Micro.blog

nathanrhale
nathanrhale

Working on preaching with fewer notes. This morning I took about half of what I usually do with me, and was able to fit it all on a single sheet of paper tucked in my Bible.

KyleEssary
KyleEssary

@nathanrhale Over the twenty years I’ve preached regularly, I’ve gone back and forth on this. Sometimes I’ve preached from a half-page outline and others I’ve preached from a manuscript. Both methods have advantages and drawbacks.

ChrisJWilson
ChrisJWilson

@KyleEssary @nathanrhale I learned to present (not preach) using bare outlines and thought it was the be all and end all. But when preaching, I manuscript everything as we have simultaneous translation (turn taking in effect). This helps me make sure I don't have a long speaking turn which the translator then has to remember everything for. Recently, I've started ignoring the manuscript more and using it only for the parts when I really need to nail my words. If I were in a monolingual context, I think I'd like to write the manuscript but preaching from an outline, but keep the opening, closing and key parts scripted. I suspect my opinion will change though.

johnchandler
johnchandler

@nathanrhale Transitioning to shorter notes with main movements was a really helpful change for me. Felt a lot more engaged with everyone as I spoke, and I think it helped me have a more cohesive outline too. Hope it works well for you.

christopherchelpka
christopherchelpka

@nathanrhale What inspired you to preach with less notes? How did it go?

KyleEssary
KyleEssary

@johnchandler John, I'm interested in your phrase "with main movements." What does this look like in your notes?

In reply to
KyleEssary
KyleEssary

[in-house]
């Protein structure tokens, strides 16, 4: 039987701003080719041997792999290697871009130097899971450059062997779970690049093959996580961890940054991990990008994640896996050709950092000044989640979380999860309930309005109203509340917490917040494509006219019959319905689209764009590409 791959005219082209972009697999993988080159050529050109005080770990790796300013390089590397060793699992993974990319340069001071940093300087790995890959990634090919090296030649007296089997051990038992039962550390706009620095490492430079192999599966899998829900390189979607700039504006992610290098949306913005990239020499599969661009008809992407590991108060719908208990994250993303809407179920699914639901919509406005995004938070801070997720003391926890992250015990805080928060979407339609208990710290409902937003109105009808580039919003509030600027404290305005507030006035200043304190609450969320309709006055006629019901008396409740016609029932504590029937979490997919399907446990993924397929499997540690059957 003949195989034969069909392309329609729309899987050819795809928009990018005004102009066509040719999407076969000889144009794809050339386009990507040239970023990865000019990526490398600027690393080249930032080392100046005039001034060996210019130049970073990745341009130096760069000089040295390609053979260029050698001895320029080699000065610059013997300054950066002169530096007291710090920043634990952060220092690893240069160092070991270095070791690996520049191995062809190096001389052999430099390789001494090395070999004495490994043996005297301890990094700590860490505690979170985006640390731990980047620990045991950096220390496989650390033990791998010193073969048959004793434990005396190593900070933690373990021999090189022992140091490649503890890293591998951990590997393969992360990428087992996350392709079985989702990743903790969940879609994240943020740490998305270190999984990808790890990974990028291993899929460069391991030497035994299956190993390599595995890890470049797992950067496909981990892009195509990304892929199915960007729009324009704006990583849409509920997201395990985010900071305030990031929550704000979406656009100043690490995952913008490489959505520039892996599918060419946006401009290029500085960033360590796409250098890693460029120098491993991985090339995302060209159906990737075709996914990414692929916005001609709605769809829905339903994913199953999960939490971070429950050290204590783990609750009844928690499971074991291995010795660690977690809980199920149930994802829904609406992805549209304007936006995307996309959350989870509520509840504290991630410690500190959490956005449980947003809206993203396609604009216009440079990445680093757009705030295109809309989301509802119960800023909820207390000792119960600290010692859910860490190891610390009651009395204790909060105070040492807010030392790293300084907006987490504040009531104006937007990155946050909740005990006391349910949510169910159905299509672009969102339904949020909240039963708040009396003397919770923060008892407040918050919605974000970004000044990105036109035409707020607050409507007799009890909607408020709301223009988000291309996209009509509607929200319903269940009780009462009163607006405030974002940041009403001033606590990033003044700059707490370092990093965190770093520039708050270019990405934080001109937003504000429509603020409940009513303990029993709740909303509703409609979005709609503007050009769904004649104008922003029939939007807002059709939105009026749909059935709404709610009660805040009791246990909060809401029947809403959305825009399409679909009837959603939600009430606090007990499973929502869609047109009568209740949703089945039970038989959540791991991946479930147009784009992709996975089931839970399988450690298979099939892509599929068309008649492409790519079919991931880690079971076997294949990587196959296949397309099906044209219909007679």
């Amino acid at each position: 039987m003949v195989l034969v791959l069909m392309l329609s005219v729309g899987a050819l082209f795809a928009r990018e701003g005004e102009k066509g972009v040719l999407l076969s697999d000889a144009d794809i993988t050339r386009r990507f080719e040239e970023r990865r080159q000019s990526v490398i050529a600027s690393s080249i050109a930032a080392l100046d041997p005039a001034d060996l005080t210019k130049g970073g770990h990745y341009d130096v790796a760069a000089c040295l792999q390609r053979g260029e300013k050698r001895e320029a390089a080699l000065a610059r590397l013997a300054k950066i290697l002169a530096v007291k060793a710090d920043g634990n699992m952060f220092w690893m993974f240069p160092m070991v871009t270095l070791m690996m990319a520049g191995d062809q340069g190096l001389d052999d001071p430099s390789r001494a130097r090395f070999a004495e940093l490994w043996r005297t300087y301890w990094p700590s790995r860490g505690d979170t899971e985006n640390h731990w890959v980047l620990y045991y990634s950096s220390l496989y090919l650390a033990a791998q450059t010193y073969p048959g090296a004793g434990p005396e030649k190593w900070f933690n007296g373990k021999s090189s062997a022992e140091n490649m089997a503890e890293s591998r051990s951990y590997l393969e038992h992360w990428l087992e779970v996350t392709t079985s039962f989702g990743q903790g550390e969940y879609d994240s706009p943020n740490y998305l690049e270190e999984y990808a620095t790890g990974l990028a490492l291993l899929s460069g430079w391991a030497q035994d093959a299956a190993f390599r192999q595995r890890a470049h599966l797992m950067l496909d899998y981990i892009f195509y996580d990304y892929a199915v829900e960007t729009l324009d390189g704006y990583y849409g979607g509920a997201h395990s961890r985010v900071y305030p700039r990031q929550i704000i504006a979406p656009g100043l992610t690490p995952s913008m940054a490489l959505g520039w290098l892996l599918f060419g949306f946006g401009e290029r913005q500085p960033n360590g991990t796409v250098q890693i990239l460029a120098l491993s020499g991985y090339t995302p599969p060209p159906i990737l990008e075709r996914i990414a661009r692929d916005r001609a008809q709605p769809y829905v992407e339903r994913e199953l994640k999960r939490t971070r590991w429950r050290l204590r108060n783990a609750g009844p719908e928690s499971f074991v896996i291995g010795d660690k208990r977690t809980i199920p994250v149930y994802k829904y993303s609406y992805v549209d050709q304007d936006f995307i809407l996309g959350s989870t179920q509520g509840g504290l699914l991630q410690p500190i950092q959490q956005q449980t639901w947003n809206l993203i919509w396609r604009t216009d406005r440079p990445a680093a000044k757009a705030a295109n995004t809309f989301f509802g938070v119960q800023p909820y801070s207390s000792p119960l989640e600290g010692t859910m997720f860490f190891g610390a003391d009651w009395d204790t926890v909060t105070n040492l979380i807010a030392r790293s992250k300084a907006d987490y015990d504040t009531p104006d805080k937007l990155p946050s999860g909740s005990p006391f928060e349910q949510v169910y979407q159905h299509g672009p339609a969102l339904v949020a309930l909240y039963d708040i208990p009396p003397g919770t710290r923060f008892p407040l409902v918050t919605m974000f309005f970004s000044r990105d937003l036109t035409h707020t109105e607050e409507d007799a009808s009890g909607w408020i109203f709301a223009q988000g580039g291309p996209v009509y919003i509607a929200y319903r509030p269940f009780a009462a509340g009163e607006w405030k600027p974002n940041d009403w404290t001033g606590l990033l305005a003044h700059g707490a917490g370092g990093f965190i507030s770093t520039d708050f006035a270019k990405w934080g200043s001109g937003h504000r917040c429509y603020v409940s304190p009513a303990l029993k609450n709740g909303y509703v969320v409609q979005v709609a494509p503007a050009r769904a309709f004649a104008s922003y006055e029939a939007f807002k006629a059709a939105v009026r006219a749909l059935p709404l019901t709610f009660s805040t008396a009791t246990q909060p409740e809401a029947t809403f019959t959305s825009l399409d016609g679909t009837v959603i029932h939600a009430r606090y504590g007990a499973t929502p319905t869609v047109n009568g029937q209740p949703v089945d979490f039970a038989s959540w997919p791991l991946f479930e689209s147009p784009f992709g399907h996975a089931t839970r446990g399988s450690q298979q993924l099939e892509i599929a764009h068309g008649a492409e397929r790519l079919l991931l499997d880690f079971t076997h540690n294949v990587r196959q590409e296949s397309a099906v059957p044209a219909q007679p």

@ChrisJWilson I teach/preach in translated environments quite regularly, as well. Having a manuscript helps me remember where I'm at, while my mind drifts to thinking about their translation of what I've just said!

nathanrhale
nathanrhale

@KyleEssary Totally - I'd like to get to a half-page outline! This time I took about 1,000 words with me - so a pretty detailed outline.

nathanrhale
nathanrhale

@ChrisJWilson I'm basically aiming for this approach, I think. More precise openings/closings with a looser outline in the middle.

nathanrhale
nathanrhale

@johnchandler I absolutely experienced a greater personal connection, which was delightful. More eye contact makes a difference! I was also freeer to move around; I stepped down from the pulpit and preached most of the sermon on the same level as the congregation. In our small space this definitely created a greater sense of intimacy.

nathanrhale
nathanrhale

@christopherchelpka A few things prompted the shift: 1) A desire to spend more time in the biblical text itself during prep time, and less writing 2) I wanted to develop greater clarity and focus, and this is one way (not the only one, of course) to facilitate internalizing the sermon's main idea and refining the flow 3) I want to be better at preaching from and to the heart, and I think preaching from fewer notes may help with making a personal connection with my congregation during the sermon.

christopherchelpka
christopherchelpka

@nathanrhale Thanks for sharing. I love it!

johnchandler
johnchandler

@KyleEssary I started to think in terms of ‘movements’ rather than ‘points on an outline’ to help me see it as a natural flow of connected thoughts. I figured if I couldn’t easily remember the big main pieces of my outline, then it would also be hard for others to follow along. Really helped me with clarity I think. The concept works better in a sermon than in a teaching outline, of course.

christopherchelpka
christopherchelpka

@KyleEssary I think in terms of moves instead of points as well. For the why and how, this article by Tim Keller is a good place to start and an essential compliment to David Buttrick’s big book on this subject.

KyleEssary
KyleEssary

@christopherchelpka This is helpful. I haven't read Buttrick, but I've long used Keller's 1-2-4-3-4 method from his lecture on "Unintentional Preaching Models." It does progress along movements rather than textual points.